Just wish I could do it more than just every couple of weeks. I absolutely love it.

DraughtyWindow Sat 04-Feb-17 12:34:32

Suggest shortening your stirrups a bit and get your leg back and underneath you from your hip. When you rise, it's not up and down but think more of your hips coming out of the saddle at a 45 degree angle. Keep the weight down the back of your leg and relax. (Try not to force your heel down as this will encourage your lower leg to move forwards.) It's your lack of balance in your seat and legs that's cuaing you to tip forwards. Sit on your seat bones and keep your pelvis level, try to lift up through your diaphragm. The more you grip with your knee, the worse it will be. If you were lifted off the horse and placed on the ground ask yourself if you'd tip forwards or not. There are plenty of books out there to help you - have a look on Amazon. smile

porsmork Sat 04-Feb-17 19:38:59

Thanks Draughty! I'm very aware that I'm tensing up too, so going to try to relax more and get a bit more loose before hitting the trot next time. I'm overthinking all my positioning at the moment (because I haven't got it right yet), so that's making me tense. Once I have more strength, and muscle memory, it'll come (I hope!). Just going to try to be patient and not frustrated when I get it wrong.
I'd really like to learn more about horse behaviour and how to connect with them, does anyone know of any good resources?

5OBalesofHay Sat 04-Feb-17 19:42:20

Ask for a lesson or two on the lunge (no stirrups). It will sort your balance out.

porsmork Fri 24-Feb-17 18:23:48

Update: Had a great lesson today, trotting pretty much continuously, posture felt right, and started going over trotting poles, down centre line etc. If anyone is still watching this thread, could they advise on what progress should look like, I.e, the common steps and techniques you are taught and in what order? Also, what is there to achieve as an adult, qualification wise etc? I'm not interested in competing etc, but would like to have a list of things to aim towards. Comfortable in canter was my new years resolution, but other than that I'm a bit clueless!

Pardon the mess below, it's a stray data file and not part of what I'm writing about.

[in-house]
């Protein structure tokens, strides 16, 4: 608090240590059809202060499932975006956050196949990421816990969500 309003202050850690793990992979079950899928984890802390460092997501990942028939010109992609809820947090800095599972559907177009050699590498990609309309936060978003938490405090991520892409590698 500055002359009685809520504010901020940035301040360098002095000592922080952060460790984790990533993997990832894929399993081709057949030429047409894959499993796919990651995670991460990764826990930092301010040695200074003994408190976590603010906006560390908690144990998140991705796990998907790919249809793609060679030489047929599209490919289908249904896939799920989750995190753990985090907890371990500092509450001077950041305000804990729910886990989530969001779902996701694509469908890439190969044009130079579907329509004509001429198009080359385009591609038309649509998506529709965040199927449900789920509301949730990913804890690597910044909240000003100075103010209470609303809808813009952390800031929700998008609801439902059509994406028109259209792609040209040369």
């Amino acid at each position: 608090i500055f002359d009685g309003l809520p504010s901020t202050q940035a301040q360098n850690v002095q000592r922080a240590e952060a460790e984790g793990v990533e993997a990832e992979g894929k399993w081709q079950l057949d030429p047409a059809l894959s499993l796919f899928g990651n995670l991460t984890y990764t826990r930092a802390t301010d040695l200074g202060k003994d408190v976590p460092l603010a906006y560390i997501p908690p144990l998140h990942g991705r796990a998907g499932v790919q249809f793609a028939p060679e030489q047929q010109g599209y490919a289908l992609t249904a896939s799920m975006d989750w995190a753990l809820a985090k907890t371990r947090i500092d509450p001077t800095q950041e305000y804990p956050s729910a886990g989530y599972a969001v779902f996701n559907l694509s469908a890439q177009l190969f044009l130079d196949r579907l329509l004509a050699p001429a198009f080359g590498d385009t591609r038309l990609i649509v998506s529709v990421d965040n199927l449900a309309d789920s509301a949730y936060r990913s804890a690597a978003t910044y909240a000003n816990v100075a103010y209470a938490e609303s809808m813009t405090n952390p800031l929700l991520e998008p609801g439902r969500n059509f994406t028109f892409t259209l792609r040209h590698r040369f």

Moanranger Fri 24-Feb-17 20:46:51

In terms of aiming for something, try to aim for British Horse Society Stage 1. I second 50 bales lunge lesson. Best way to improve. Key steps, Heels down, deep seat, upright posture. Look between horses ears (not down). That's a start. Also, watch good riders & see how they hold themselves.

SnugglyBedSocks Sat 25-Feb-17 04:14:51

Aim to walk, trot and canter with ease on different horses. Do you ride the same one each time?

After that trotting and canter poles. 20m circles in trot and canter.

No stirrup sitting trot and canter.

Devilishpyjamas Thu 16-Mar-17 23:41:41

My group is doing the BHS progressive riding tests www.bhs.org.uk/professionals/become-bhs-approved/approved-centres/progressive-riding-tests
The riding sections are quite easy but it includes stable management/horse care as well
- I've learned a lot.